The Hulk is an interesting character if you dig psychological dramas. The best stories are usually getting inside his head and it’s mostly a solitary affair until he needs to beat up a monster. In the latest issue from Al Ewing’s new take on the character, we begin to see how he’ll be fleshing out the character’s world.
So what’s it about?
Read the preview.
Why does this matter?
This issue does two things very right. It builds up the villainous apparatus that will be chasing our hero and revealing something about the Hulk you may not have seen coming. This issue leans heavily on reminding us how Hulk gets to live in the night and Bruce lives during the day. Keep that in mind when reading this one.
Fine, you have my attention. What’s good about it?
With the explosive reveal of the last issue behind us, this issue slows things down and focuses on new characters while Bruce attempts to figure out what to do next. Last issue we learned Hulk’s father may not be 100% dead and he may in fact be inside the Hulk. That has made Bruce very worried about changing back into the monster and we get to see what his next steps are to solve this problem.
As that progresses, Ewing reveals a technology-based group that’s basically like General Ross mixed with millennial hackers. We get our first introduction to them via strange characters hanging from a ceiling with wires going into their eyeballs. Ewing does a great job humanizing these weird looking characters and brings it down to a human level even further when one of them gets into trouble. As you learn more about this group you’ll be fascinated by how inhuman they are, but also how they also function like a regular business with good people working there too.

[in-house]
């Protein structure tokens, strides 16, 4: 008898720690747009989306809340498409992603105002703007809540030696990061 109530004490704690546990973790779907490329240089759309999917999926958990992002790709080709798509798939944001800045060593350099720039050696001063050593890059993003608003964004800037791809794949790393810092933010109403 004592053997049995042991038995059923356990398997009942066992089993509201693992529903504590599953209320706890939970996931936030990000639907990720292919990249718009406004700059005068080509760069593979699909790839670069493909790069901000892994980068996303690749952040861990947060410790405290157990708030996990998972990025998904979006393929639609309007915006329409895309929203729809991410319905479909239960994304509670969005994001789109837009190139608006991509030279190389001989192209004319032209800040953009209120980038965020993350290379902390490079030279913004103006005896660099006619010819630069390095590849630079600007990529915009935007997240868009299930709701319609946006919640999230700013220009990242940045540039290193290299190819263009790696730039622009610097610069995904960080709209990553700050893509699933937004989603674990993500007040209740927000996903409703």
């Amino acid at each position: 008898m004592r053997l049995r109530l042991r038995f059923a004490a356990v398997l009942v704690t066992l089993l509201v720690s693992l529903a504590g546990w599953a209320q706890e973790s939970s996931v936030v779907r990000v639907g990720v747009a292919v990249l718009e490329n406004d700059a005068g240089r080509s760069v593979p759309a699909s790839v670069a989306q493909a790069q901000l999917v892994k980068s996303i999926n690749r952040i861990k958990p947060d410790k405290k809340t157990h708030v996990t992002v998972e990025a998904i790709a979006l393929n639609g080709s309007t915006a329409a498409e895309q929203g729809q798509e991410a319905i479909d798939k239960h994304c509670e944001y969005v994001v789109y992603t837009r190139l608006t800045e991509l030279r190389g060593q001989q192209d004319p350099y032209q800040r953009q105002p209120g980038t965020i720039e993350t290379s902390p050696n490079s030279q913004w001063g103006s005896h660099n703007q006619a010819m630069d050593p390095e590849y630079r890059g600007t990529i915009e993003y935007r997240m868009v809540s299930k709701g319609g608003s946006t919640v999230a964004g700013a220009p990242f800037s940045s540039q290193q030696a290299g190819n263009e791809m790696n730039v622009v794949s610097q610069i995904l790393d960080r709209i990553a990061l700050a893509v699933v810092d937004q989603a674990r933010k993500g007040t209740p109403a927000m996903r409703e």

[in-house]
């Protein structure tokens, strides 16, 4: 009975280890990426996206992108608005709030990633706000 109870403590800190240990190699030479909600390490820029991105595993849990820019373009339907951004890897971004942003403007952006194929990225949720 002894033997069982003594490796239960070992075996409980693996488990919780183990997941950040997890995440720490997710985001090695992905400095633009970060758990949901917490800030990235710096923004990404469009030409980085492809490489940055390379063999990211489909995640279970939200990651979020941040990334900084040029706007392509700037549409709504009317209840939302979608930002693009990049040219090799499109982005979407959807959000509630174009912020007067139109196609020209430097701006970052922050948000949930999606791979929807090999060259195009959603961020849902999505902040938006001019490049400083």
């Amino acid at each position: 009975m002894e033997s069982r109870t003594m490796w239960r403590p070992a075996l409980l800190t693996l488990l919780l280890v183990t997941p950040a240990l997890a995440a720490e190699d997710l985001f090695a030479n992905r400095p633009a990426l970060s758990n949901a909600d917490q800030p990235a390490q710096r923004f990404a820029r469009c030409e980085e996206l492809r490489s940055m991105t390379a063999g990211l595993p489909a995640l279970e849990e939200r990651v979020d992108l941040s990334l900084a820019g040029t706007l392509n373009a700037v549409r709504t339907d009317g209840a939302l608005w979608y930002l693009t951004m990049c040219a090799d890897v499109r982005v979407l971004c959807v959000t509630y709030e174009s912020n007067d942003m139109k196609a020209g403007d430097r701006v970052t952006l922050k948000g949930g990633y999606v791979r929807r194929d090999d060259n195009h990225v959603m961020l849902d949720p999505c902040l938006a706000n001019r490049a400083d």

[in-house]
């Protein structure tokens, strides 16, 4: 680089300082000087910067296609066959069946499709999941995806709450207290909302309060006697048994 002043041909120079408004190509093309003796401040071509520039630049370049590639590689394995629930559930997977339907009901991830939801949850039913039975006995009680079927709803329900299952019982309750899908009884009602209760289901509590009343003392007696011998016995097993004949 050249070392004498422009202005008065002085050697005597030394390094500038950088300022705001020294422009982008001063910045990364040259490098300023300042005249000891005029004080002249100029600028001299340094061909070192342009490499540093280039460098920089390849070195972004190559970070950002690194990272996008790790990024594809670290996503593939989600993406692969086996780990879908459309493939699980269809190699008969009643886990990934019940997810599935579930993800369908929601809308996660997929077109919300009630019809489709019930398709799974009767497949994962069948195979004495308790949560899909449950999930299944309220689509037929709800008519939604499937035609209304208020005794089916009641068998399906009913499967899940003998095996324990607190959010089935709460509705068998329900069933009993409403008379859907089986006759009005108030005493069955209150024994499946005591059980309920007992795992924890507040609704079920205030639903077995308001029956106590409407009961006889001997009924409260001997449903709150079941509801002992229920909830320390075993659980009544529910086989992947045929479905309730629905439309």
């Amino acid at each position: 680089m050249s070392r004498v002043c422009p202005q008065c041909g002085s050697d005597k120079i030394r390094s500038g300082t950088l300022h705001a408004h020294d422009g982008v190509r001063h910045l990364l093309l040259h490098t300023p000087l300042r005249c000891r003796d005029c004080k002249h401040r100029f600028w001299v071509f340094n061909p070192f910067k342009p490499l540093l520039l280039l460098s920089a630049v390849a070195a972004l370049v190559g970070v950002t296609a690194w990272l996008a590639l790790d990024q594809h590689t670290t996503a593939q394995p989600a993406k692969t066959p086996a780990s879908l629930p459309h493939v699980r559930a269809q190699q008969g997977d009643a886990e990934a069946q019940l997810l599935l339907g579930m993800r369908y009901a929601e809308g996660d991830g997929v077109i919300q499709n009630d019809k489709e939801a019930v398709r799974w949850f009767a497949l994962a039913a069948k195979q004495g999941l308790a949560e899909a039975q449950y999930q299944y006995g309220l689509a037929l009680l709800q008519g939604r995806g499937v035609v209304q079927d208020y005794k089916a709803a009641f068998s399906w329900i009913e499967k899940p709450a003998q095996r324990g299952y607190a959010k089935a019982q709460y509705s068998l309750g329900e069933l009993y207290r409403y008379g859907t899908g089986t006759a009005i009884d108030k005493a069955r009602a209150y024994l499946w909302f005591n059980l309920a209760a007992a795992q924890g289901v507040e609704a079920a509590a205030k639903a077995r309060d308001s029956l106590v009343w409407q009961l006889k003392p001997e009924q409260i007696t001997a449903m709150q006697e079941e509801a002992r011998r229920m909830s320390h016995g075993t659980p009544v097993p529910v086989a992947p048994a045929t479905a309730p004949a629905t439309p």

This issue also progresses a bit with Sasquatch as well as introduces a team element. These are nice developments to keep the plot moving, but it’s the very end that’ll get you talking by the water cooler. We essentially learn Bruce is…you’ll have to read it to find out! If it’s true it’s quite an interesting twist on his coming back to life.
This issue is drawn by Lee Garbett with colors by Paul Mounts. Garbett’s style suits the character since he’s dark and reeling with a lot of pain and anguish. Garbett has to draw a hell of a lot of characters in this issue (I bet his hand is still hurting) and all of them look quite good. The creepy folks hanging from the ceiling in particular, and how they are introduced in a double page layout, is very well done. He was a maestro on Lucifer so it’s not a surprise he’s very good at drawing weird and monstrous things.
It can’t be perfect can it?
The pace of the issue is clunky at times, especially when it zips from scene to scene filling us in on what is going on with Alpha Flight and others. The Alpha Flight scene, in particular, seems to go nowhere especially since it’s setup by the fact that Sasquatch may be in big trouble very soon. It is further slowed down later in the issue with Hulk discussing things with a few characters. Given the creepy horror vibes from this series so far, these two scenes do the opposite. Don’t get me wrong, there are still horror vibes in this issue, but the last nine pages get away from that.
Is it good?
A good issue mostly because it drops a crazy revelation on the last page and also develops a group of bad guys you’ll want to see Hulk tear limb from limb.
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